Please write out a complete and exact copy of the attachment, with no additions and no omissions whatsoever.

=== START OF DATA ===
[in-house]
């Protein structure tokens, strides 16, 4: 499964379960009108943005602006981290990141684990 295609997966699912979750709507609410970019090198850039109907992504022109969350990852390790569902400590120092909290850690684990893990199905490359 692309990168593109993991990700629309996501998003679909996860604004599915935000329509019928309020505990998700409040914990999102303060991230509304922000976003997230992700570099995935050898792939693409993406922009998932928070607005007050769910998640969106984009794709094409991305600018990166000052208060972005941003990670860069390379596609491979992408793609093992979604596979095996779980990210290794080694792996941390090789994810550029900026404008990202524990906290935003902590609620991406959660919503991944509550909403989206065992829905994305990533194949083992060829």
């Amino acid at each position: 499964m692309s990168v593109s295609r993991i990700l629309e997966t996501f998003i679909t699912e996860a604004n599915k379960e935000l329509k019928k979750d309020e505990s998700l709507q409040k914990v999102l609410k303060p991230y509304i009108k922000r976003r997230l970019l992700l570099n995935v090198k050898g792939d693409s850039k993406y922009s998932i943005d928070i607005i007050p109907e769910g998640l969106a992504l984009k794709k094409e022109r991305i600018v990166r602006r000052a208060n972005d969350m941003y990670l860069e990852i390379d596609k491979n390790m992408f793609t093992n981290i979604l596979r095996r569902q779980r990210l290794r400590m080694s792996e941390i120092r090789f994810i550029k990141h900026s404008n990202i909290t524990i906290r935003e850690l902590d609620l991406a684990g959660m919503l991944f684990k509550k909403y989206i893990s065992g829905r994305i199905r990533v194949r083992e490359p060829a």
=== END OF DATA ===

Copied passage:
[in-house]
């Protein structure tokens, strides 16, 4: 499964379960009108943005602006981290990141684990 295609997966699912979750709507609410970019090198850039109907992504022109969350990852390790569902400590120092909290850690684990893990199905490359 692309990168593109993991990700629309996501998003679909996860604004599915935000329509019928309020505990998700409040914990999102303060991230509304922000976003997230992700570099995935050898792939693409993406922009998932928070607005007050769910998640969106984009794709094409991305600018990166000052208060972005941003990670860069390379596609491979992408793609093992979604596979095996779980990210290794080694792996941390090789994810550029900026404008990202524990906290935003902590609620991406959660919503991944509550909403989206065992829905994305990533194949083992060829």
């Amino acid at each position: 499964m692309s990168v593109s295609r993991i990700l629309e997966t996501f998003i679909t699912e996860a604004n599915k379960e935000l329509k019928k979750d309020e505990s998700l709507q409040k914990v999102l609410k303060p991230y509304i009108k922000r976003r997230l970019l992700l570099n995935v090198k050898g792939d693409s850039k993406y922009s998932i943005d928070i607005i007050p109907e769910g998640l969106a992504l984009k794709k094409e022109r991305i600018v990166r602006r000052a208060n972005d969350m941003y990670l860069e990852i390379d596609k491979n390790m992408f793609t093992n981290i979604l596979r095996r569902q779980r990210l290794r400590m080694s792996e941390i120092r090789f994810i550029k990141h900026s404008n990202i909290t524990i906290r935003e850690l902590d609620l991406a684990g959660m919503l991944f684990k509550k909403y989206i893990s065992g829905r994305i199905r990533v194949r083992e490359p060829a």